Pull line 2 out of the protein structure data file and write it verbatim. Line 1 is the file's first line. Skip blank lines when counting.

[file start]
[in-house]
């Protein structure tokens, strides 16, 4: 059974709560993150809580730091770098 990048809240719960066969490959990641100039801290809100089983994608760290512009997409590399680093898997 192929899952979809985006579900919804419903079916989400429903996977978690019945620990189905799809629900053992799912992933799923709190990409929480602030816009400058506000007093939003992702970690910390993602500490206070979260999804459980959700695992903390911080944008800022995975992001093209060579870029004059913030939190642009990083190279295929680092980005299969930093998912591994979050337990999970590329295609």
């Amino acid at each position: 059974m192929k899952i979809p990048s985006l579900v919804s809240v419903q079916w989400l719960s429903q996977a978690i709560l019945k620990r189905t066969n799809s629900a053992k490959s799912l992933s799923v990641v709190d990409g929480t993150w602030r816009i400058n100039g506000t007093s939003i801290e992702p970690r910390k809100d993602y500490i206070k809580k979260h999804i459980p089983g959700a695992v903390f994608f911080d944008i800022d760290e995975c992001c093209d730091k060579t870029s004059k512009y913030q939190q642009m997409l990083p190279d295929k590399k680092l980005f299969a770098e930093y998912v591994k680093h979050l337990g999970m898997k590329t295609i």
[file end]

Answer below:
């Protein structure tokens, strides 16, 4: 059974709560993150809580730091770098 990048809240719960066969490959990641100039801290809100089983994608760290512009997409590399680093898997 192929899952979809985006579900919804419903079916989400429903996977978690019945620990189905799809629900053992799912992933799923709190990409929480602030816009400058506000007093939003992702970690910390993602500490206070979260999804459980959700695992903390911080944008800022995975992001093209060579870029004059913030939190642009990083190279295929680092980005299969930093998912591994979050337990999970590329295609």